President and chief executive officer, Petrobrás
Born: April 11, 1957, in Rio de Janeiro, Brazil.
Education: Universidade Federal Rural do Rio de Janeiro, BA, 1979.
Career: Geologia Sondangens, 1980–1981, geologist; Petrobrás Mineradora, 1983–1990, geologist; Companhia Vale do Rio Doce, 1990–1994, geologist; Brazilian Government, 1995–2003, senator; Petrobrás, 2003–, president and CEO.
Awards: Geologist of the Year, Geologist Association of Sergipe, 1988.
Address: Petrobrás, Avenida Chile 65-20031-912, Rio de Janeiro, RJ, Brazil; http://www2.petrobras.com.br/ingles/index.asp.
■ In 2003 Brazilian President Luiz Inacio da Silva appointed José Dutra as president and CEO of Petrobrás, the country's partially government-owned oil company. At the time, Petrobrás was Brazil's largest corporation, with some 48,000 employees, 10,000 miles of pipeline, nearly eight thousand service stations, and close to two million barrels of oil production per day. A geologist by training, Dutra had previously worked in geological planning for several firms in Brazil during the 1980s and 1990s. He also became heavily involved in politics as a member of the Workers Party, serving as a senator from the state of Sergipe starting in 1995.
Dutra was born in Rio de Janeiro, Brazil. After graduating with a degree in geology from the Universidade Federal Rural do Rio de Janeiro in 1979, he worked for the next 15 years as a geologist. He spent two years doing geological mapping in the state of Rio de Janeiro and mining research in the state of Bahia for the Geologia Sondagens company. He then went to work for Petrobrás Mineradora (Petromisa) from 1983 until 1990, where his main duties were related to geological planning in the Taguari-Vassouras potassium mine in the city of Rosário do Catete in the state of Sergipe. Dutra was rewarded for his work with Petromisa when the Geologist Association of Sergipe selected him as Geologist of the Year in 1988. Dutra worked as a geologist for four more years, from 1990 to 1994, with the Companhia Vale do Rio Doce, the world's largest iron-ore exporter.
While living and working in the state of Sergipe, Dutra became involved in the labor movement and in politics. From 1988 to 1990 he was the national director of the Centro Unico de Trabalhadores, and between 1989 and 1994 he served as president of the Miners Union of the State of Sergipe. Dutra also became a member of the Workers Party, running for office in Sergipe in 1990 and serving as president of the state's Workers Party Regional Board. In 1994 the people of Sergipe elected him to the Brazilian legislature for the 1995–2003 period. In 1997 and 2001 Dutra served as the leader of the opposition block in the Brazilian Congress. He was a member of many congressional committees, including the Justice and Citizenship, Constitution, Economic Affairs, Infrastructure, and Education committees.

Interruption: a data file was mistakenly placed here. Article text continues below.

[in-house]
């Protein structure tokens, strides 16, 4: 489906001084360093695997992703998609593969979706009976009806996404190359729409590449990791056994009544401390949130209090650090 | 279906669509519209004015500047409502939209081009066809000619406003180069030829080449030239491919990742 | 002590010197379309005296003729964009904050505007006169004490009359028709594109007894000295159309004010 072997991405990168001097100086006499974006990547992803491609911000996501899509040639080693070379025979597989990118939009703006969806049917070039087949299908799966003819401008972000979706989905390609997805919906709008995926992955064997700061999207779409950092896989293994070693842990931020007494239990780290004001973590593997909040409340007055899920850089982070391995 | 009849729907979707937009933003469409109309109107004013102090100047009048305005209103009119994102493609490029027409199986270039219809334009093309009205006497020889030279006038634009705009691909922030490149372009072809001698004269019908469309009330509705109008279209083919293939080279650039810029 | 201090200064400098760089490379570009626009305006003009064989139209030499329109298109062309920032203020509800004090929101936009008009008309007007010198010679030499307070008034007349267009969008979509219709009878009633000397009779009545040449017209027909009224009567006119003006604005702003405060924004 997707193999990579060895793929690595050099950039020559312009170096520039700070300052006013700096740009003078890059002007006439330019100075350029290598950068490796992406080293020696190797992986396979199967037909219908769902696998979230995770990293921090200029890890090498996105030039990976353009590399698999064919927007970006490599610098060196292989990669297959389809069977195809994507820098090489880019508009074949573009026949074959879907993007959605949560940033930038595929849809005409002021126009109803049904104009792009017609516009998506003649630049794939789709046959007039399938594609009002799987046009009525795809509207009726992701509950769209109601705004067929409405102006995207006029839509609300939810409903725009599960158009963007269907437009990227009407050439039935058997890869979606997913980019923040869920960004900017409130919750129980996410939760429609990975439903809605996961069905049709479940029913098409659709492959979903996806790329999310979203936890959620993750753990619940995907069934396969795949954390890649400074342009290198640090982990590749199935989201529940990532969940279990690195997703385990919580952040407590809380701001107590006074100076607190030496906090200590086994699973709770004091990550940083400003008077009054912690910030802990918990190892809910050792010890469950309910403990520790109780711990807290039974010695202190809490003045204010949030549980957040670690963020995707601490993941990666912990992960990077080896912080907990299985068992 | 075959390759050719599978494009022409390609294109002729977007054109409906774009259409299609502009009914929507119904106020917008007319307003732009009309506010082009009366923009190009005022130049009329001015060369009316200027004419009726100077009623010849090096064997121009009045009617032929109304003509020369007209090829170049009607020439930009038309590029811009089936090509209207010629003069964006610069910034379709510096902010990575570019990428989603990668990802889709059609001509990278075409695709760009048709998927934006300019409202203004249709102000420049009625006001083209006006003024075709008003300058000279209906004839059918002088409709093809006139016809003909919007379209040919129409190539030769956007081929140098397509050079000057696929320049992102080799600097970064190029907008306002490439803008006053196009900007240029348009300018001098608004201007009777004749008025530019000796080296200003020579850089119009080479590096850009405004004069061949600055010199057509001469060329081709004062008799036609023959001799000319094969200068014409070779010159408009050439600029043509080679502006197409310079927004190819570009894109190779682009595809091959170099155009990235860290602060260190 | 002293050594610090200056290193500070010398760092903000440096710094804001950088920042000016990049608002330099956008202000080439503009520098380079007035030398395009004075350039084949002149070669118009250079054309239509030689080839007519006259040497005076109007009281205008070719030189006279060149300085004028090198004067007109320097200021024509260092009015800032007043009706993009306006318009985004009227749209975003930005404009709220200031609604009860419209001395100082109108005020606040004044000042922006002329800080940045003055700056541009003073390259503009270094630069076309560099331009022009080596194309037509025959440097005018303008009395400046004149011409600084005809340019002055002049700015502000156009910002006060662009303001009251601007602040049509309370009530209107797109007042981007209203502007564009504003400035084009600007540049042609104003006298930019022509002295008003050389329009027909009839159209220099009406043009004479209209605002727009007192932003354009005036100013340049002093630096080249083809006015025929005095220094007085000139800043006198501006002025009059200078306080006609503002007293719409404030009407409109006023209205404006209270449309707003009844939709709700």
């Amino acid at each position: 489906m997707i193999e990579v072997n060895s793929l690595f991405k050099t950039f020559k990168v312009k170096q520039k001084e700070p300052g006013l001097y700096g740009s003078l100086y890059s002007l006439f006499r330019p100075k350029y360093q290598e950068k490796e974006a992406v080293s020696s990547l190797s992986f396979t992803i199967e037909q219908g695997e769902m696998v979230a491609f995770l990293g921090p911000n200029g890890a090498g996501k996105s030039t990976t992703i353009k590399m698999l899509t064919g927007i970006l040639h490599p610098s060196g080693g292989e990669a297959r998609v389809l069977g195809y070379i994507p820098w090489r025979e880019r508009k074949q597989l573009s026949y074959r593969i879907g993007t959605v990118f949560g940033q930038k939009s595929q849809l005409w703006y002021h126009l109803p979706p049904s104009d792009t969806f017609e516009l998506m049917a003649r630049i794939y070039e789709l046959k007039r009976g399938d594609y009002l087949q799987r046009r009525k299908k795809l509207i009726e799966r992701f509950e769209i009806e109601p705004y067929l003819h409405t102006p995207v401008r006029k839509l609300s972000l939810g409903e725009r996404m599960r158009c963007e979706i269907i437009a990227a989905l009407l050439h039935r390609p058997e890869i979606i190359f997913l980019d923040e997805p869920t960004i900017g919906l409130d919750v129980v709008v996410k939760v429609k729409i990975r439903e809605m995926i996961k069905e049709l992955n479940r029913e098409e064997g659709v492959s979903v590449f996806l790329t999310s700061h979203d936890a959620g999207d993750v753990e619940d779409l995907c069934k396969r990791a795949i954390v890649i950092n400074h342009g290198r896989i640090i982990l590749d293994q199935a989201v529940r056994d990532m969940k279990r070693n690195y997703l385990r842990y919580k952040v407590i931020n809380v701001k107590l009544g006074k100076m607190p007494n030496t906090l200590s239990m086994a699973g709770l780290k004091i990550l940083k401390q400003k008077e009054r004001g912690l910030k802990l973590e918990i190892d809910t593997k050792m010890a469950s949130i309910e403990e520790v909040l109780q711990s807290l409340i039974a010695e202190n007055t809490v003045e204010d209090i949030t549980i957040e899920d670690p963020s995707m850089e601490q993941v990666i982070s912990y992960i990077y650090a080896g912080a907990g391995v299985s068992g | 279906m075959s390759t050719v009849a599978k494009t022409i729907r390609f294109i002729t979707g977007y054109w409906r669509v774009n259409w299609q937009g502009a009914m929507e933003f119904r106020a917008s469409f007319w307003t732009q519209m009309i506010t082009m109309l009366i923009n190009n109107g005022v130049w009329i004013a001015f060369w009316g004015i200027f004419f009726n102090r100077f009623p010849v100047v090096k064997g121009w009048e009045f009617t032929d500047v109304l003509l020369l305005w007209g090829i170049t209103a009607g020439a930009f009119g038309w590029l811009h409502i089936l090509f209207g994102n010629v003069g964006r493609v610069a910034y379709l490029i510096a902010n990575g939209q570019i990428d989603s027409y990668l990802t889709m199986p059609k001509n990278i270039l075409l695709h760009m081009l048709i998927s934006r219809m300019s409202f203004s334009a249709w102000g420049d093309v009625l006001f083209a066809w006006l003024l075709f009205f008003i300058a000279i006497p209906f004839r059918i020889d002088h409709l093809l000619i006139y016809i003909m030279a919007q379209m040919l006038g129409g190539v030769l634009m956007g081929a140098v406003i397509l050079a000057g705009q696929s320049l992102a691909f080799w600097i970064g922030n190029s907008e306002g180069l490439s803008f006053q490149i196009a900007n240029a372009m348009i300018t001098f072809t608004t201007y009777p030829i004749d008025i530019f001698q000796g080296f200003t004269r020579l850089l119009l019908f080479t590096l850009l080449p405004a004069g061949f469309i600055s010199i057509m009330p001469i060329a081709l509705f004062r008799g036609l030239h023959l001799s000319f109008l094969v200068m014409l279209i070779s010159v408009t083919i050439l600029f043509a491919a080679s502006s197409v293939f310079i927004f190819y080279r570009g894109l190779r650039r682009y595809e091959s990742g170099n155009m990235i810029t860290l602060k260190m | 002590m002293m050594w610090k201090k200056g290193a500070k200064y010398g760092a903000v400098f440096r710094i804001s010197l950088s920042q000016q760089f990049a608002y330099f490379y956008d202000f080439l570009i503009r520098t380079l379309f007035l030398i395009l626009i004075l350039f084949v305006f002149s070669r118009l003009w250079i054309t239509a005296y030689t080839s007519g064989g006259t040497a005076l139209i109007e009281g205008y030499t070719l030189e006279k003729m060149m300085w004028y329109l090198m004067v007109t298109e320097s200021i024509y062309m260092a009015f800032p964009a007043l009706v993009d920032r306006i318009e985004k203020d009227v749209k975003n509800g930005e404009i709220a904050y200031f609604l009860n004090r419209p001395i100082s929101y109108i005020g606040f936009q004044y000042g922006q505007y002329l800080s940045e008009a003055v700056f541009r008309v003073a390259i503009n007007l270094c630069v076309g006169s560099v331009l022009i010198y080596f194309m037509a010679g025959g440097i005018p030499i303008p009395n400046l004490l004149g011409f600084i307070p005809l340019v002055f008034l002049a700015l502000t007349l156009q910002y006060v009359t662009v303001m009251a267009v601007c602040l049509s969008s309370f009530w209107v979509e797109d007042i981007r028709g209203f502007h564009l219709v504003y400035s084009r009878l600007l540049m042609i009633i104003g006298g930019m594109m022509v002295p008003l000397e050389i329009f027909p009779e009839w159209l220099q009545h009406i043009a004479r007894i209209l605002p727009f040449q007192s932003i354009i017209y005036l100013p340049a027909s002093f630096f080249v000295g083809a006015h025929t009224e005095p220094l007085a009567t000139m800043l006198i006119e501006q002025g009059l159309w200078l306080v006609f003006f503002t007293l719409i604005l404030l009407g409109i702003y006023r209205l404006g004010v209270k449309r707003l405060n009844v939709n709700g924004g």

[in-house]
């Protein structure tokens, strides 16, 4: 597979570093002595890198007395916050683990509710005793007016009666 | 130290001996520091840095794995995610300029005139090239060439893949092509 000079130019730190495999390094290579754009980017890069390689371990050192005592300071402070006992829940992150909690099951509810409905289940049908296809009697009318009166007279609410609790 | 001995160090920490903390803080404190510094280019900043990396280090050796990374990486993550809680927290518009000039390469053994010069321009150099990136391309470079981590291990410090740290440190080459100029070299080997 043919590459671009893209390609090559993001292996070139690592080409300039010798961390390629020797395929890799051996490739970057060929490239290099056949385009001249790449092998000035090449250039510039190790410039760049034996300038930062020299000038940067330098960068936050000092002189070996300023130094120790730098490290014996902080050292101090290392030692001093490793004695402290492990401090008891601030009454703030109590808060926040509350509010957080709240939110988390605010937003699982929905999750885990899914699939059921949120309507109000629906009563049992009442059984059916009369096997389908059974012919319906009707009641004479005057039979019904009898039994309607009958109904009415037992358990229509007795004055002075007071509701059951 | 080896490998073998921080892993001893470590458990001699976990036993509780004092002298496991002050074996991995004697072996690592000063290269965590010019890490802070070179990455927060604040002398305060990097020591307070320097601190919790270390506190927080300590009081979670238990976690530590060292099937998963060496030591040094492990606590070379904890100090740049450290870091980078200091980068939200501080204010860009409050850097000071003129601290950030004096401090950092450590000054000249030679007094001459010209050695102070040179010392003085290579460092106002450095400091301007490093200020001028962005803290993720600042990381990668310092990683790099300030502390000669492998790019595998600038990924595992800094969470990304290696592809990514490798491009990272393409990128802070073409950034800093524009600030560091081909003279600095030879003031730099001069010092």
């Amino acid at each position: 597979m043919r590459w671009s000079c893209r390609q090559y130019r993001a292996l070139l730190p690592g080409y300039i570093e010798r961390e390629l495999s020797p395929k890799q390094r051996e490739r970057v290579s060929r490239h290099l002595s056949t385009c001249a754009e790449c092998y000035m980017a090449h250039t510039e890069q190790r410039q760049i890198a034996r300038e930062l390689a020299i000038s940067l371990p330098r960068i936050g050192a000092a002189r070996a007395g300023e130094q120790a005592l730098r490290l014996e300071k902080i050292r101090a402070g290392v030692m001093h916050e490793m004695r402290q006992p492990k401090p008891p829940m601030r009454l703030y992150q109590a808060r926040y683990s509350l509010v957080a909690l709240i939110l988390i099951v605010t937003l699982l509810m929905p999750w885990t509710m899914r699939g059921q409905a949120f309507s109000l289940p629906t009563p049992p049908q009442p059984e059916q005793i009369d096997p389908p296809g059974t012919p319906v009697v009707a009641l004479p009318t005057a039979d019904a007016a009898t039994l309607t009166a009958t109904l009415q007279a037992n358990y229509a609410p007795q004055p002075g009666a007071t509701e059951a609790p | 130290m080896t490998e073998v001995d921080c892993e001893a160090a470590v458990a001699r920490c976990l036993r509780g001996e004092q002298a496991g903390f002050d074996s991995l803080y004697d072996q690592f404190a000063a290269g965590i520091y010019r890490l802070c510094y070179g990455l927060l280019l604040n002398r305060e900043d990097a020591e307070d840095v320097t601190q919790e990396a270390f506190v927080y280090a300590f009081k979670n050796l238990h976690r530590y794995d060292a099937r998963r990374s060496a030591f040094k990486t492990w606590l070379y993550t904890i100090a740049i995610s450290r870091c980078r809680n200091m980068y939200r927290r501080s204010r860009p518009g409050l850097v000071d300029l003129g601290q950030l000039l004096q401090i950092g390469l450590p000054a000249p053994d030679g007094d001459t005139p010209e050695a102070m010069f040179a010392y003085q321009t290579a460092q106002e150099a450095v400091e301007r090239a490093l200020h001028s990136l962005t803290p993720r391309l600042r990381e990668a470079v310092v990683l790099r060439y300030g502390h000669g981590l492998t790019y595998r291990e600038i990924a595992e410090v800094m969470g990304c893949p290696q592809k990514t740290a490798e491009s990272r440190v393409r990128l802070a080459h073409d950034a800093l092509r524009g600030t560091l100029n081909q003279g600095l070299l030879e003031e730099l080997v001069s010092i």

During the Brazilian presidential campaign in late 2002 many Petrobrás investors worried about the possible election of the left-wing Workers Party candidate Luiz Inacio da Silva, known simply as "Lula." Petrobrás had won much autonomy in the 1990s, but the Brazilian government retained 56 percent of the company's voting shares and the rights to appoint top management. In his campaign speeches Lula's rhetoric regarding Petrobrás was very nationalistic and interventionist. He asserted that large contracts to build oil platforms should be awarded not to foreign companies but only to Brazilian firms. Some investors worried that giving contracts would become a political tool to reward domestic supporters even if their bids were higher or they were less qualified to carry out the required work. Panic among investors over the rise of the Workers Party and a possible Lula victory forced Petrobrás to cancel a planned $200 million bond issue, even though the company offered political-risk insurance.